to be clear – I’m NOT monitoring Audacity through the mixer… I’m just monitoring the microphones (or keyboard) hooked to the mixer. I do NOT hear Audacity output on the headsets. But I do get this whine (NOT very loud, but present) – and only when Audacity is monitoring or recording. If I Stop Monitoring, the whine disappears.
I may know what the mystery link between Audacity and the mixer is. This is a reading from the web site…
You can also monitor back from your computer through the same USB connection.
How do your instructions say to do that?
Sorry, Koz, I don’t understand your post. What web site is that from? I couldn’t find it online (googling your quote just brought up this post).
I don’t have instructions that tell how to do that.
Sorry. I missed a step. That’s a quote from your mixer instruction book – on-line version.
[Booming kettle drum sound]
They claim a condition whereby the computer will send sound back to your headphones. They’re clear about that. So that’s the sound pathway you’re probably hearing and you may need to go to the maker of the mixer to figure out how to turn it off.
it seems like sound is leaking back through his device while monitoring
and interfering with his direct monitor signal
there may not be a fix
this just may be leaky electronics
eg imperfect impedance blocking the signal path – not infinite
aha! Thanks for pointing out the online manual; I was working from the skimpy printed version. I’ll check it. Thanks guys! I’ll let you know if I discover something…
I went back to look and it doesn’t say that any more. References to monitoring the USB return pathway vanished.
Perhaps enough people complained that it didn’t work right or at all.
puzzling! I tried unsuccessfully to download a manual for the mixer… and I wrote their tech support ppl; no answer yet.
the alesis site is bogus
wants all my personal info to get to the dl page
then it died and never showed anything
i would never trust a product when their web is so screwed up
try downloading the manual from zzounds
it was larger than the one alesis said they had to dl
so might not just be the quick guide but the real deal
got the manual
does this fit your connections
Simple Recording Setup
In this setup, you connect your instruments and microphones to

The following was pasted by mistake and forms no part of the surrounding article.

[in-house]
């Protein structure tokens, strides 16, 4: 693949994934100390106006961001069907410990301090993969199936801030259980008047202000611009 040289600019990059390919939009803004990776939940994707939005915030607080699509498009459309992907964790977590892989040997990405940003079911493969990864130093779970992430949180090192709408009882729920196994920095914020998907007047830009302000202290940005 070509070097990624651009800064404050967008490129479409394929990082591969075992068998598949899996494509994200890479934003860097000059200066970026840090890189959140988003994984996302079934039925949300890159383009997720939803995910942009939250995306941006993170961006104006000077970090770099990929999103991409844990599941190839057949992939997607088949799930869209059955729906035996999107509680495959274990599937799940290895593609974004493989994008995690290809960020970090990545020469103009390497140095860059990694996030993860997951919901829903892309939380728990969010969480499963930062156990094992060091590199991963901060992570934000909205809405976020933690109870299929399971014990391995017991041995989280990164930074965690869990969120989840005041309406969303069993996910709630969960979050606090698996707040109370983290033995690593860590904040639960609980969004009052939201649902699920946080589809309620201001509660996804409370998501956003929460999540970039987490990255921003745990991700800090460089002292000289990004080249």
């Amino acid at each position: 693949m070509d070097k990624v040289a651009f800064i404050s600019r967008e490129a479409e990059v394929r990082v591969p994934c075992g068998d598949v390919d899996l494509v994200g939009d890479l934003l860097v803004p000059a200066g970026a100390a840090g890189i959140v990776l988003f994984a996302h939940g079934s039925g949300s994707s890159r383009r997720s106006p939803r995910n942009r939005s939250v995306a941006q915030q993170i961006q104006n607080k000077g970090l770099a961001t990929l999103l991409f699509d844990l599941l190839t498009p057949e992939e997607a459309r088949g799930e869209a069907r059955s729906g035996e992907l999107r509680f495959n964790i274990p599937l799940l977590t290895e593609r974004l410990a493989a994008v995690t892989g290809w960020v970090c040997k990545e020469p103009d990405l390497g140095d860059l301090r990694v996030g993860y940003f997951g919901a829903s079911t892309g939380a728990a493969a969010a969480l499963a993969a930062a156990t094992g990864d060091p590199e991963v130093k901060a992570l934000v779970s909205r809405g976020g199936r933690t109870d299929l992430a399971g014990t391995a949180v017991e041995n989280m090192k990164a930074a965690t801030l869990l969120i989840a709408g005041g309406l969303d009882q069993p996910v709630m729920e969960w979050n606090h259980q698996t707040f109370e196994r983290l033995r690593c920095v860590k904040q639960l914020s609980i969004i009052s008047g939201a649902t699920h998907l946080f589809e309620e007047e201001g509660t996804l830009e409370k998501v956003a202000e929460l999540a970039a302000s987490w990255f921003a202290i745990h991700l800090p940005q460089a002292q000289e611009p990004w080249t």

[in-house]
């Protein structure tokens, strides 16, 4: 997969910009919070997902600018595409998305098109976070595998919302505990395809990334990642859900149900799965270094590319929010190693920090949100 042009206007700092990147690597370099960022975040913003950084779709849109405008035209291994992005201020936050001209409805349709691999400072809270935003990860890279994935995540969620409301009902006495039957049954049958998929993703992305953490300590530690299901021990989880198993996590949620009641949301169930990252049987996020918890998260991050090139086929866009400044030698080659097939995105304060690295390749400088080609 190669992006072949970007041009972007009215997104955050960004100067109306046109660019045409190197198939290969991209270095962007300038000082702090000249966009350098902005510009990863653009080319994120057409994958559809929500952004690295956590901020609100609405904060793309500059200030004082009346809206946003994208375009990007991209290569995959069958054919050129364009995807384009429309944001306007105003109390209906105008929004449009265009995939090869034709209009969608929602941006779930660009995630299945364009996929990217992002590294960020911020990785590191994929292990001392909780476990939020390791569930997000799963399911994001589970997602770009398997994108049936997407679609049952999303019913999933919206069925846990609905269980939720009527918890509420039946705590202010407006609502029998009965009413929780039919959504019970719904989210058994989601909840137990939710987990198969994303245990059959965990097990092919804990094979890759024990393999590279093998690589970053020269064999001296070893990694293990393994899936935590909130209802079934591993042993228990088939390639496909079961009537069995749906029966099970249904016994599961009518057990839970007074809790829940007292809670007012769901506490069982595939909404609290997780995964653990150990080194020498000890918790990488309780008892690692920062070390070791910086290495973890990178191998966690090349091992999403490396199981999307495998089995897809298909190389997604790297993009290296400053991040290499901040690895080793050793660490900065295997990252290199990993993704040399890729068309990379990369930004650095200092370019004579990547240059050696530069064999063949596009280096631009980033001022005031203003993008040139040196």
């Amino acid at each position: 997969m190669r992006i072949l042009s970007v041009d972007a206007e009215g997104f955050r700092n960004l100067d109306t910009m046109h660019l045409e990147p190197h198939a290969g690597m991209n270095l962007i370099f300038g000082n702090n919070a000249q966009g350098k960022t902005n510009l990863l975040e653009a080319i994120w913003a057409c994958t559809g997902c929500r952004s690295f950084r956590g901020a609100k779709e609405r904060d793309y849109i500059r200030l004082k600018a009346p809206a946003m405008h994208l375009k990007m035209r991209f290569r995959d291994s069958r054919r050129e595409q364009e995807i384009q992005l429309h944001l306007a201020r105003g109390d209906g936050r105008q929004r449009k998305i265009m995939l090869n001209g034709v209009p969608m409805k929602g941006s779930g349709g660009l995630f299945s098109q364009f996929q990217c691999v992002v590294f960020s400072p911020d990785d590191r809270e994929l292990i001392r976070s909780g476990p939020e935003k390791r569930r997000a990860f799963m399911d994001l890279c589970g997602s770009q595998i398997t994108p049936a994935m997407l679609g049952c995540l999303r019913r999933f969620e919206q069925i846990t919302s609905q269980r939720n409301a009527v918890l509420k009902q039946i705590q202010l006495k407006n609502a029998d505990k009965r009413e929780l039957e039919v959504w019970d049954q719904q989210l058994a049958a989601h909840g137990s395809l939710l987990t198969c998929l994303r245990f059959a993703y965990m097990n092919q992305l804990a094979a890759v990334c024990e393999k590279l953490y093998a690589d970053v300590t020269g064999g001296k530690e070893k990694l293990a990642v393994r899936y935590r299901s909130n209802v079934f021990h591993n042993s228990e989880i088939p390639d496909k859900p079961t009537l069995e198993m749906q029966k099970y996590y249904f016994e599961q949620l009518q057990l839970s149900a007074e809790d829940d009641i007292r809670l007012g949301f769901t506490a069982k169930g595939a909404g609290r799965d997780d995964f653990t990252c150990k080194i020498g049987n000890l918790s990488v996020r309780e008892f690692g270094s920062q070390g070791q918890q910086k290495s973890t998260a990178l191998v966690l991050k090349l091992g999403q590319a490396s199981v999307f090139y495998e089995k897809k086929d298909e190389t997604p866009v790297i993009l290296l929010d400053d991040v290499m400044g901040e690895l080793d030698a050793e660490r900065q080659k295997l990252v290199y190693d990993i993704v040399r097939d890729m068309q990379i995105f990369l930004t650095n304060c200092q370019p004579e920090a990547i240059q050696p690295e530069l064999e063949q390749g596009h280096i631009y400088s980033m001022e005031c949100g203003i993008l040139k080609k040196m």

the mono and stereo channels, making sure to properly set the
level of each channel. To record directly from the mixer to a tape
deck or other device, connect the device via the 2-TRACK OUT
For monitoring you can connect the CTRL RM OUT jacks to a
speaker or headphone amplifier, or just simply plug headphones
into the PHONES jack.
they give this in tips
Audio signal carries an
Interference from appliances
such as air conditioners.
Not using TRS cables. Make sure you are using 1/4”
USB audio has crackling or
glitches, or audio
plays/records at incorrect
USB hub may be in use.
Computer configuration may
be incompatible with USB
If you are using a USB hub,
disconnect the Multimix from it
and connect the mixer to the
computer directly instead.
Certain USB chipsets have
design limitations or IRQ
assignment restrictions that
must be resolved before audio
can work correctly on them.
See your USB chipset
documentation for further
information if required.
I had a similar experience with a Peavey PV8USB. I do recordings in my church, and found an annoying whine in the headphones and speakers during recording and during playback. The whine was also present in headphones and speakers when the system was idle. At first it seemed to be intermittent, but I realized that it was always there, sometimes very soft and sometimes loud. I could remove it from recordings by using the ‘Noise Removal’ procedure. The whine was always there using the USB connection to the computer, and never there when I was using analog connections.
This eventually led me to examine the USB cables. I have a box of a couple dozen USB cables from 1 meter to 4 meters long, and I soon that the noise was directly related to which cable I use. USB-1 cables always gave an unacceptable whine, USB-2 cables gave a much lower level of whines. Within each of these two classes, shorter cables gave a lesser whine.
My cables come from a wide collection of sources, but the two quietest cables originally came with (1) an external disk drive adapter and (2) a Shure X2U microphone adapter. The noisest cable came with an old printer.
I also found that the noise could be reduced by putting a ferrite around the cable, but I don’t yet have one properly sized for USB cable.
I shopped around the stores in my area and found two cables that seem to be top quality - a Monster cable from Guitar Center that was 3 meters long and a Rocketfish cable from Best Buy that was two meters long. I bought the Rocketfish. The whining noise is completely gone; in fact a few other very low level noises that I wasn’t really concerned about also disappeared.
I have ordered some ferrites properly sized for USB cables; when they arrive I try them and post the results here.